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Mayner last won the day on September 16

Mayner had the most liked content!

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  • Location
    Hamilton, New Zealand


  • Biography
    Born Dublin, lived most of my life in Dublin and the UK. One time builder, moved to New Zealand several years ago. One time WHHR Volunteer Portmadoc, track ganger, diesel loco driver and bulldozer driver, plant operator, now an Armchair


  • Interests
    My family, solving problems, anything to do with railways, travel, blues, rock, jazz, stirring thing

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  1. Classic Iain Rice with trademark single slip on the crossover on the run round loop
  2. Irish Covered (Convertible) and Cattle Wagons appear to have been built to a length of 13'6" over headstocks up to an Oct 1892 IRCH Order which fixed minimum inside dimension of 14' X 7'3" for wagons to carry cattle. The MGWR increased the length of its Convertible Wagons to 14'2" in 1893 (1" body planking). Open Cattle wagons (both crib & roofless) continued to operate on both the Broad and Narrow Gauge until at least the late 1950s. Open (crib) Cattle wagons were used on both the Tralee and Dingle and Cavan & Leitrim until closure, while roofless K & KN (14' & 17'6") cattle wagons appear in several photos of 1950s steam hauled fair Specials. Presumably roof covering and planking was removed but wagon continued in service when roof boarding was decayed rotten but wagon otherwise servicable. The order presumably would have applied to new construction and existing wagons as they came due for renewal/re-building, its possible that some 13'6" wagons (shortie-shortie?) were still in service into the 1920s or possibly later. The MGWR had a policy of replacing/renewing all locos and rolling stock on a 25 year cycle, which would have left approx 200 Convertible and Open Cattle wagons introduced in 189-2 due for renewal between 1916-17, with replacement likely to be delayed into the mid 1920s as a result of War time disruption.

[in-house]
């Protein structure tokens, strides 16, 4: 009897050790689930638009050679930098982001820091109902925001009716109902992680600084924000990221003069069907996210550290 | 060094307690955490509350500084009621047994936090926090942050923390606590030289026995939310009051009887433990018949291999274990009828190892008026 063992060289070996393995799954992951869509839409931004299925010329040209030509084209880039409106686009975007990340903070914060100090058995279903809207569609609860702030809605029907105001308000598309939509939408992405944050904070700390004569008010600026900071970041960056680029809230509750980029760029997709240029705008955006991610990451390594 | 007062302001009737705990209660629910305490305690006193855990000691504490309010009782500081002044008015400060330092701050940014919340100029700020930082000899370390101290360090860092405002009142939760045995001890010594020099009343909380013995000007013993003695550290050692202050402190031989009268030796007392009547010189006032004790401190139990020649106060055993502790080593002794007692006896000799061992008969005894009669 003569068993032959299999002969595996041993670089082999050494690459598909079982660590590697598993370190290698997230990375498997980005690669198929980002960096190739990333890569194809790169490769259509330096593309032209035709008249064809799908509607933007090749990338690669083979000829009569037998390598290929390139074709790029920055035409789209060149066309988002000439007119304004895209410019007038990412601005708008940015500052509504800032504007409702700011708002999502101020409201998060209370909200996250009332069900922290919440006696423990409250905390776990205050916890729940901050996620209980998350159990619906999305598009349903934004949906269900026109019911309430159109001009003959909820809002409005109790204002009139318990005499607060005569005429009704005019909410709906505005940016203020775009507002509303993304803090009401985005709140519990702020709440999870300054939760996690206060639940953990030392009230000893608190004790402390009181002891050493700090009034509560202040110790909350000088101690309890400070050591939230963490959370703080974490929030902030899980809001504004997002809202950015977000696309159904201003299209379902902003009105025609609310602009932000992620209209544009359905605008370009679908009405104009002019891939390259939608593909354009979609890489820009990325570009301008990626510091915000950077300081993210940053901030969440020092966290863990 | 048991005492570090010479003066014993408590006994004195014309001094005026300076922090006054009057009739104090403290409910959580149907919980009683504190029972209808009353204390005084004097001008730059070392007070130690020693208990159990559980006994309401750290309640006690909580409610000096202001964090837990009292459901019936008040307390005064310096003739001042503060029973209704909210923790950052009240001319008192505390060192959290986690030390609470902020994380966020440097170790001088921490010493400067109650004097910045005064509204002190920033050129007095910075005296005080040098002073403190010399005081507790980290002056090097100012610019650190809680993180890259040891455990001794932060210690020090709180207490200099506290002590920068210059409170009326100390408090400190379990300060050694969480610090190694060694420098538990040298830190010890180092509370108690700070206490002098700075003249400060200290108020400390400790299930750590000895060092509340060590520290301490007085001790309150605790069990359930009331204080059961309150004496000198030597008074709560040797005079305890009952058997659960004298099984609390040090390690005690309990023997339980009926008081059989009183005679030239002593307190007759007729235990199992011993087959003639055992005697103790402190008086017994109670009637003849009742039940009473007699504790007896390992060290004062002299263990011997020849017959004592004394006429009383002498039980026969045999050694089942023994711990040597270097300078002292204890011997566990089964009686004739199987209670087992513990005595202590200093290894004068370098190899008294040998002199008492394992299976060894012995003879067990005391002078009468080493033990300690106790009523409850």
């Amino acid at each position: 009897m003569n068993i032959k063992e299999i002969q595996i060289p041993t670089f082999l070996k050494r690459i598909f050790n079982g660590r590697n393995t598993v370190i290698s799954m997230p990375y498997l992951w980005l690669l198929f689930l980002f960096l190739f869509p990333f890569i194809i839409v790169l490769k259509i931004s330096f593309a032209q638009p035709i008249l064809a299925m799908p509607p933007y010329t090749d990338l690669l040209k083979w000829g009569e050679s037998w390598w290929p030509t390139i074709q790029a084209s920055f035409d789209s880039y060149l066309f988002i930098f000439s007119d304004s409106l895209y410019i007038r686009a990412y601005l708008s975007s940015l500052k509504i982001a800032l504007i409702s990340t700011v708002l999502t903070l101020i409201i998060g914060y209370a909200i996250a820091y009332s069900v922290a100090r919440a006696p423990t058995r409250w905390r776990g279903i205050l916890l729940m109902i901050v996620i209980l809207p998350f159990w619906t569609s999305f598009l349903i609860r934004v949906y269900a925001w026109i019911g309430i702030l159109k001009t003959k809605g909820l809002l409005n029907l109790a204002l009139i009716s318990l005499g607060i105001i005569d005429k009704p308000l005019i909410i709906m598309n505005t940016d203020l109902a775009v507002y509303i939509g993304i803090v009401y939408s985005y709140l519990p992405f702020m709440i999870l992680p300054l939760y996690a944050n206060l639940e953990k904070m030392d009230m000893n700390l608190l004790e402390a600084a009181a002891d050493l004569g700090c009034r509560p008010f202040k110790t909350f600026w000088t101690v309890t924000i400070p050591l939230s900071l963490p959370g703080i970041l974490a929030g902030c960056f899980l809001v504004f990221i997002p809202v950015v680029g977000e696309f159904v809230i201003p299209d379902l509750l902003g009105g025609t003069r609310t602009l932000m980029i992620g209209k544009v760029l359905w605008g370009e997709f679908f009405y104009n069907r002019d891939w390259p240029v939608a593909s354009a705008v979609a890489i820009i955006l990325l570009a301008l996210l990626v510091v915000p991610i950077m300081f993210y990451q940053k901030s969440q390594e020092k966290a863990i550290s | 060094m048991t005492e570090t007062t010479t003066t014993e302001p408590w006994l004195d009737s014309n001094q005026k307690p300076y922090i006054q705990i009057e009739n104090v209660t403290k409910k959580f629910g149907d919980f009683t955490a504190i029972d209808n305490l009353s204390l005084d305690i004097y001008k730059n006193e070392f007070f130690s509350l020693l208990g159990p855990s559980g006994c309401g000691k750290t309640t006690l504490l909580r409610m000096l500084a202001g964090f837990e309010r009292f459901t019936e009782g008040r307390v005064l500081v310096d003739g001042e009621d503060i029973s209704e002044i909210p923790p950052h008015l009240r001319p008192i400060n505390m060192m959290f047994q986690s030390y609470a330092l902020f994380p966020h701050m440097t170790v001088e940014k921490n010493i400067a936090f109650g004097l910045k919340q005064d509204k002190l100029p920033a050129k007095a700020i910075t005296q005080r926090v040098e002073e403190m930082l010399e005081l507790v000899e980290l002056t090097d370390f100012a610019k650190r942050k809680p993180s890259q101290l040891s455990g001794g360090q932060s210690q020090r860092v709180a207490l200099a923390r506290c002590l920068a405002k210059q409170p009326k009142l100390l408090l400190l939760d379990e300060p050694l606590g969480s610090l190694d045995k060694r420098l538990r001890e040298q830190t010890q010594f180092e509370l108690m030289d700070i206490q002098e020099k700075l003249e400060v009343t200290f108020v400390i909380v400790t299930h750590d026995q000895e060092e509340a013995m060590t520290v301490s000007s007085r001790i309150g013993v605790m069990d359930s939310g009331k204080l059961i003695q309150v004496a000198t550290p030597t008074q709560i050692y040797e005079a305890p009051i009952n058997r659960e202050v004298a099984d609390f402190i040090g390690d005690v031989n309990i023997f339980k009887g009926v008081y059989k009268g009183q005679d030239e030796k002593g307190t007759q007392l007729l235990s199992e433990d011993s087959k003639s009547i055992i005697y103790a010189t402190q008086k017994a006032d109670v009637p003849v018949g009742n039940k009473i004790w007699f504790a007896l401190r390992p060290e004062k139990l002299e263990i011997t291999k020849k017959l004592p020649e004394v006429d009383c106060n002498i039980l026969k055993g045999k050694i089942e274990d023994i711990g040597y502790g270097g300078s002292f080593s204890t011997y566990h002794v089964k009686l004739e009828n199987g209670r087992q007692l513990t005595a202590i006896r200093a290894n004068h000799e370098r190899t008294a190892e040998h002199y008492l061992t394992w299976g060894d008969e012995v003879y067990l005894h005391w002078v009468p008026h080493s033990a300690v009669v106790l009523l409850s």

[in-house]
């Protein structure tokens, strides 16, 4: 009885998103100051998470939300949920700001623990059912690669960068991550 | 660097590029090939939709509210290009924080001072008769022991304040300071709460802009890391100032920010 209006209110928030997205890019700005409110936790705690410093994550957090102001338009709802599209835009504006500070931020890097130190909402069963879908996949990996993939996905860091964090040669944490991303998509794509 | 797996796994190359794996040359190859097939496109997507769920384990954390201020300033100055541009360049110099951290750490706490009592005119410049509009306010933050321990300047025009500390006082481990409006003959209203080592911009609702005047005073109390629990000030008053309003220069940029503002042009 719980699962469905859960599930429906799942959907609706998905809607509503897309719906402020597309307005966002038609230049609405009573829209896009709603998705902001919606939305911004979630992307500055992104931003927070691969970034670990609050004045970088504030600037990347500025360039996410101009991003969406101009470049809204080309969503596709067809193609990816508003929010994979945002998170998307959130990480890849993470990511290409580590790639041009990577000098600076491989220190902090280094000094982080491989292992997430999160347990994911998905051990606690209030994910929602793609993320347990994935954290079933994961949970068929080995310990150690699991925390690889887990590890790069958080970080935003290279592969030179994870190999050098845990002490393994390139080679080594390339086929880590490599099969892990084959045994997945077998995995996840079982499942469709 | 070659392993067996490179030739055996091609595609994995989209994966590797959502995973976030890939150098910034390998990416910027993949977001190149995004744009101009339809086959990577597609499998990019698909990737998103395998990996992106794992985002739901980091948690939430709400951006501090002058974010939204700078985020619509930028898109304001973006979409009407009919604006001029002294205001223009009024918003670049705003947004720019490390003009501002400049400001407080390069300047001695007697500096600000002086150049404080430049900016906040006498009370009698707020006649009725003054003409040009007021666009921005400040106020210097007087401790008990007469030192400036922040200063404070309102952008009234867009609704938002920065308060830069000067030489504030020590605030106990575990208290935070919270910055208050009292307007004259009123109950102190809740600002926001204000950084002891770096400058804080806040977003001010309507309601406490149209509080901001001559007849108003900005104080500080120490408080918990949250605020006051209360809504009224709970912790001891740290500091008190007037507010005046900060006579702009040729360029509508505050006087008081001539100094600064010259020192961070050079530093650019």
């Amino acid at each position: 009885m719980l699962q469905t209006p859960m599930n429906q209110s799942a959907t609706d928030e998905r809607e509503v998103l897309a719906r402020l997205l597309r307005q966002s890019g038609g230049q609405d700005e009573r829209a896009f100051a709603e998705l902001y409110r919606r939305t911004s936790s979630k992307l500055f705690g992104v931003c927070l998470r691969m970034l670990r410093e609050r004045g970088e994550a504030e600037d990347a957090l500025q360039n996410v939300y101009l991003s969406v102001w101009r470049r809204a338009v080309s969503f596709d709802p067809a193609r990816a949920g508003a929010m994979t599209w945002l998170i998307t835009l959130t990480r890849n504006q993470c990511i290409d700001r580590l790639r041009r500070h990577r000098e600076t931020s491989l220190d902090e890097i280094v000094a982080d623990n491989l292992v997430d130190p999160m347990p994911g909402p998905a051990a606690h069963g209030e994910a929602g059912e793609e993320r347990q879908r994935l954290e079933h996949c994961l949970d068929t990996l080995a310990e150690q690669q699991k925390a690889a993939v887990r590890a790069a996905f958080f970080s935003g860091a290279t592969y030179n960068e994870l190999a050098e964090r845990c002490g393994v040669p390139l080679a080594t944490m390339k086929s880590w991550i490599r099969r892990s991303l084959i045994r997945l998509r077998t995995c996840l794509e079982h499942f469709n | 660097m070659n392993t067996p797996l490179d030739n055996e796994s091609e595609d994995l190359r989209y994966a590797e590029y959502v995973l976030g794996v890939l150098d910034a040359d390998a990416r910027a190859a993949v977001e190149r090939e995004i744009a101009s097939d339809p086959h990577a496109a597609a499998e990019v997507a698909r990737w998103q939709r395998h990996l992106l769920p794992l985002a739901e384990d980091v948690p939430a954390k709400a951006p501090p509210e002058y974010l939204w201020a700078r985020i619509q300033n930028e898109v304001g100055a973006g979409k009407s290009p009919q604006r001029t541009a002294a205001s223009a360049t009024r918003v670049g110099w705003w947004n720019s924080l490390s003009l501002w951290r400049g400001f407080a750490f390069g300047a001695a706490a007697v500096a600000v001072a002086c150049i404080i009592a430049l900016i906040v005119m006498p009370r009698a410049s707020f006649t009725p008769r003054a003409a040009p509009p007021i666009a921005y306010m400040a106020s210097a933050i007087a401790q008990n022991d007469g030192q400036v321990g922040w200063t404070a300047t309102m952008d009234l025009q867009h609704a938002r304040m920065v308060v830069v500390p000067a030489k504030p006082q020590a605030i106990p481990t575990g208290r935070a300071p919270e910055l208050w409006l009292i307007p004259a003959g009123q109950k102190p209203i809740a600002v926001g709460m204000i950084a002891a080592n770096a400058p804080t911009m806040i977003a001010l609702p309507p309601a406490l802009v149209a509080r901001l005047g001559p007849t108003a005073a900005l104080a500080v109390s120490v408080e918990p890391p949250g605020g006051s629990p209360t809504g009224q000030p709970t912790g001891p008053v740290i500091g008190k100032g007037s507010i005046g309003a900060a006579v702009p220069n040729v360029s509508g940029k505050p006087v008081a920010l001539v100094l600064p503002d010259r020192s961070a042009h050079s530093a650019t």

3. Station looks familiar and the tracklayout is prototypical! It will be interesting to see if Tony models a working Horse Tram.
  4. Steve Johnson's take on the Q Kits E Class http://www.stephenjohnsonrailways.co.uk/E401 Class.htm I think I bought mine along with a B101 from Mark's Models D'olier Street shop during the early 1980s.
  5. An E401 body kit. I had one many years ago, not a bad kit by the standards of the time. Challenge was a working chassis either scratchbuild or Hornby Dublo/Wrenn English Electric Type 1 motor bogie. Mike Cole (Q Kits) pioneered 'Modern Image" modelling in the 70s scratchbuilding BR diesels like the 40,45,50, Deltics & the Type 4 Prototypes in plasticard usually on Triang motor bogies, Q Kits seems to have been the spin off. Mike Coles work featured in the Modeller during the early 70s, I think Steve Johnson built a 21mm gauge E Class using a Q Kits body and Dublo chassis which appeared in articles on his layout in Practical Model railways and at Warwick Model Railway Club exhibitions in the 80s & 90s.